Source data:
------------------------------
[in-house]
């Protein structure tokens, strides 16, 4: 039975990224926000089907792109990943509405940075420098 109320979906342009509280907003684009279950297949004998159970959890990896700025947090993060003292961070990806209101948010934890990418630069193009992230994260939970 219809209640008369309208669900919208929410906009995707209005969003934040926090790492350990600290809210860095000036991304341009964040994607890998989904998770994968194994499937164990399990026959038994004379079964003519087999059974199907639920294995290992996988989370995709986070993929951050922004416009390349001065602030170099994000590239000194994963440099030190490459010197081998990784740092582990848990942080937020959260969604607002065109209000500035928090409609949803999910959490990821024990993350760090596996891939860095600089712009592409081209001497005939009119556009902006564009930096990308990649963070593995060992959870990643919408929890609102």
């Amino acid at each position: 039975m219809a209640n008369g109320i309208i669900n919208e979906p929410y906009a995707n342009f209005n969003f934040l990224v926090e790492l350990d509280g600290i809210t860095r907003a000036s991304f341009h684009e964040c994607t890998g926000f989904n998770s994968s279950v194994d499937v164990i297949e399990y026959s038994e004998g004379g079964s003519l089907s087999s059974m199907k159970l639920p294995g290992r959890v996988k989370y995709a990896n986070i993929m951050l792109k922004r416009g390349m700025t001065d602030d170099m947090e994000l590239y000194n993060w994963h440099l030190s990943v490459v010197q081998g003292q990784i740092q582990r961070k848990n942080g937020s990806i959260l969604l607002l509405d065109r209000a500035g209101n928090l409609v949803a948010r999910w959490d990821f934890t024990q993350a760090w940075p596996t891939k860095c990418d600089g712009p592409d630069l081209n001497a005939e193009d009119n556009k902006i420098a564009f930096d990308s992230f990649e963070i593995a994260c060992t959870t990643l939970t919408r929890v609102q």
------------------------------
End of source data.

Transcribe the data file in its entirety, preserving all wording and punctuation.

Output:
[in-house]
């Protein structure tokens, strides 16, 4: 039975990224926000089907792109990943509405940075420098 109320979906342009509280907003684009279950297949004998159970959890990896700025947090993060003292961070990806209101948010934890990418630069193009992230994260939970 219809209640008369309208669900919208929410906009995707209005969003934040926090790492350990600290809210860095000036991304341009964040994607890998989904998770994968194994499937164990399990026959038994004379079964003519087999059974199907639920294995290992996988989370995709986070993929951050922004416009390349001065602030170099994000590239000194994963440099030190490459010197081998990784740092582990848990942080937020959260969604607002065109209000500035928090409609949803999910959490990821024990993350760090596996891939860095600089712009592409081209001497005939009119556009902006564009930096990308990649963070593995060992959870990643919408929890609102």
């Amino acid at each position: 039975m219809a209640n008369g109320i309208i669900n919208e979906p929410y906009a995707n342009f209005n969003f934040l990224v926090e790492l350990d509280g600290i809210t860095r907003a000036s991304f341009h684009e964040c994607t890998g926000f989904n998770s994968s279950v194994d499937v164990i297949e399990y026959s038994e004998g004379g079964s003519l089907s087999s059974m199907k159970l639920p294995g290992r959890v996988k989370y995709a990896n986070i993929m951050l792109k922004r416009g390349m700025t001065d602030d170099m947090e994000l590239y000194n993060w994963h440099l030190s990943v490459v010197q081998g003292q990784i740092q582990r961070k848990n942080g937020s990806i959260l969604l607002l509405d065109r209000a500035g209101n928090l409609v949803a948010r999910w959490d990821f934890t024990q993350a760090w940075p596996t891939k860095c990418d600089g712009p592409d630069l081209n001497a005939e193009d009119n556009k902006i420098a564009f930096d990308s992230f990649e963070i593995a994260c060992t959870t990643l939970t919408r929890v609102q």